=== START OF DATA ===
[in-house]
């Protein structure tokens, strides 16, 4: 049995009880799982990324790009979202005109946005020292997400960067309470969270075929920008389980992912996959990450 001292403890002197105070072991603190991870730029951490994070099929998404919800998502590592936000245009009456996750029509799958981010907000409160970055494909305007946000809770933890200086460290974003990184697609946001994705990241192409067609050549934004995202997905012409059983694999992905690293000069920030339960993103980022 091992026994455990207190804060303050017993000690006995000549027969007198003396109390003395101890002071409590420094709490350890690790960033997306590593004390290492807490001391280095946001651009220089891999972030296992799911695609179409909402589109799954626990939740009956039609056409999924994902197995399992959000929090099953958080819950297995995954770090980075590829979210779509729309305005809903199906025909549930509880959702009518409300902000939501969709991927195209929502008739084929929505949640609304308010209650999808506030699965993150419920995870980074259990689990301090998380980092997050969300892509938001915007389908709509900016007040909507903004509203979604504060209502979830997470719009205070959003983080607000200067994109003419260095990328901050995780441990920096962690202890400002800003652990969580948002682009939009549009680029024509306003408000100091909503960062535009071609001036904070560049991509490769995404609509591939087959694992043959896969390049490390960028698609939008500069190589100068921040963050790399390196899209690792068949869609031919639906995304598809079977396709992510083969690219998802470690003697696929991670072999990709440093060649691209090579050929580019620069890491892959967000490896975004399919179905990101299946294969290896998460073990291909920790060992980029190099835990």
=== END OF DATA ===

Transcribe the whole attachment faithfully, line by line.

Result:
[in-house]
């Protein structure tokens, strides 16, 4: 049995009880799982990324790009979202005109946005020292997400960067309470969270075929920008389980992912996959990450 001292403890002197105070072991603190991870730029951490994070099929998404919800998502590592936000245009009456996750029509799958981010907000409160970055494909305007946000809770933890200086460290974003990184697609946001994705990241192409067609050549934004995202997905012409059983694999992905690293000069920030339960993103980022 091992026994455990207190804060303050017993000690006995000549027969007198003396109390003395101890002071409590420094709490350890690790960033997306590593004390290492807490001391280095946001651009220089891999972030296992799911695609179409909402589109799954626990939740009956039609056409999924994902197995399992959000929090099953958080819950297995995954770090980075590829979210779509729309305005809903199906025909549930509880959702009518409300902000939501969709991927195209929502008739084929929505949640609304308010209650999808506030699965993150419920995870980074259990689990301090998380980092997050969300892509938001915007389908709509900016007040909507903004509203979604504060209502979830997470719009205070959003983080607000200067994109003419260095990328901050995780441990920096962690202890400002800003652990969580948002682009939009549009680029024509306003408000100091909503960062535009071609001036904070560049991509490769995404609509591939087959694992043959896969390049490390960028698609939008500069190589100068921040963050790399390196899209690792068949869609031919639906995304598809079977396709992510083969690219998802470690003697696929991670072999990709440093060649691209090579050929580019620069890491892959967000490896975004399919179905990101299946294969290896998460073990291909920790060992980029190099835990």